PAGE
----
COLUMBIA — South Carolina’s education system needs dramatic improvement for the state to compete economically, according to a report Monday from the Education Oversight Committee.
The report, titled “A Wake-Up Call for South Carolina,” shows the state is falling behind on its benchmarks and, without changes, won’t meet the group’s 2020 goals.
“We need a new sense of urgency in our state about improving education,” said EOC Chairman Neil Robinson, a lawyer with the Nexsen Pruet firm. “We cannot afford to be complacent.”
The nonpartisan EOC was created by the state’s 1998 education accountability law and consists of 18 business, legislative and education leaders. They are tasked with evaluating the state’s progress toward meeting education goals and issuing state report cards for schools and districts. It reset the goals two years ago after legislators approved a revamping of the state’s end-of-school-year tests. The initial goals for 2010 were not met.
The “2020 Vision” focuses on four areas: reading proficiency, high school graduation, workforce readiness and failing schools.
Rep. Kenny Bingham said improving education must become a priority for everyone — from politicians to parents — who work together to bring about true innovation and change, rather than getting bogged down in rhetoric.
“Education and economic development ultimately go hand in hand,” said Bingham, who leads a House Ways and Means subcommittee that writes the budget for K-12 public schools. “We need an educated workforce to compete for jobs in the 21st century.”
A key indicator for students’ success is reading ability. Various studies show children who aren’t reading on grade level by third grade are far more likely to drop out of school, as they fall further behind their peers with each passing year.
The goal for 2020 is that 95 percent of fourth- and eighth-graders will be proficient readers.
Last year, results on nationally standardized tests showed nearly 40 percent of South Carolina’s fourth-graders and 30 percent of eighth-graders could not read on grade level. Fourth-graders performed better on state-standardized tests, with 20 percent not passing, but eighth-graders performed slightly worse.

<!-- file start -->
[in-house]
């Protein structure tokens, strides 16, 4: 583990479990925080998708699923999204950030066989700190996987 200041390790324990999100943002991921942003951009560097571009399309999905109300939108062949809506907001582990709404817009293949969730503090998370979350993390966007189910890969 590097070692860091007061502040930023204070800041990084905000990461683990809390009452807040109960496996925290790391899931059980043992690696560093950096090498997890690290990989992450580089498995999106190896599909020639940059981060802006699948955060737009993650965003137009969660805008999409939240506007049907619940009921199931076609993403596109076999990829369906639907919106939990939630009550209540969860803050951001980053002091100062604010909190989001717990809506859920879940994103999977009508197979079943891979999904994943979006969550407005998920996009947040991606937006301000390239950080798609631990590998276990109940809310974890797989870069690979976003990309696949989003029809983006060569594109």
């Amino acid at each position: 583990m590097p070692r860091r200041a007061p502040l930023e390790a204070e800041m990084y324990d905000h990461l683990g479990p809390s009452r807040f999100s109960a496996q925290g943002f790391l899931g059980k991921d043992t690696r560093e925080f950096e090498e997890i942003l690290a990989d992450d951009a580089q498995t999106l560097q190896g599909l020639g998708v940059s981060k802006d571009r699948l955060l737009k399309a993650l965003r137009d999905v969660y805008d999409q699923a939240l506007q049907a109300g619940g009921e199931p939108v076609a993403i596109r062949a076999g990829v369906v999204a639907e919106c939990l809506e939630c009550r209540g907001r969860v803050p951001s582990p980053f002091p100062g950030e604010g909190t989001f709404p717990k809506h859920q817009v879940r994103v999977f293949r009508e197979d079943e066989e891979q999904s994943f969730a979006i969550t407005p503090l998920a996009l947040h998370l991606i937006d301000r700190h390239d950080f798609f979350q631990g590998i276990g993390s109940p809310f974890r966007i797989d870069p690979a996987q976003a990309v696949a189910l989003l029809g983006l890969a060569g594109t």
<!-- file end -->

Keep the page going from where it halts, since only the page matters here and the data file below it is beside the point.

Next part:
That hurts the state’s job-recruiting efforts because companies need a reliable pipeline of highly qualified workers. Technical colleges do a great job of training the start-up workforce, but a main concern for company executives looking to expand or locate their business in the state is whether they’ll be able to fill jobs with competent people decades after any multi-million-dollar investment, said Jim Reynolds, chairman of the state Chamber of Commerce.
And such dismal early reading scores don’t boost confidence, he said.
“We need to embrace fundamental change in K-12 education,” Reynolds said.
The EOC wants South Carolina’s on-time graduation rate to top 88 percent by 2020. That refers to high school students earning a regular diploma in four years. The target for 2011 was 76 percent; the actual rate came in 2.5 percentage points lower.
If the current trend continues, only one-third of high schools statewide will actually reach the 95 percent goal for proficient reading, according to the EOC report.
On workforce readiness, just two-thirds of high school graduates enrolled in two- or four-year colleges last year, representing no improvement from two years earlier.
The EOC wants no school to be rated “at risk,” the bottom of five categories, on state report cards by 2020. Last year, 69 schools rated in the lowest tier, unchanged from 2010.
The state’s 2020 goals are different from the federal goals set by No Child Left Behind.
That federal law expects 100 percent of students to test proficient in math and reading by 2014, regardless of race, disability or English-speaking ability. Schools that miss just one of their targets face consequences that increase yearly. The Obama administration has encouraged states to apply for a waiver to the law’s stringent standards. South Carolina Superintendent of Education Mick Zais plans to submit the state’s application this month.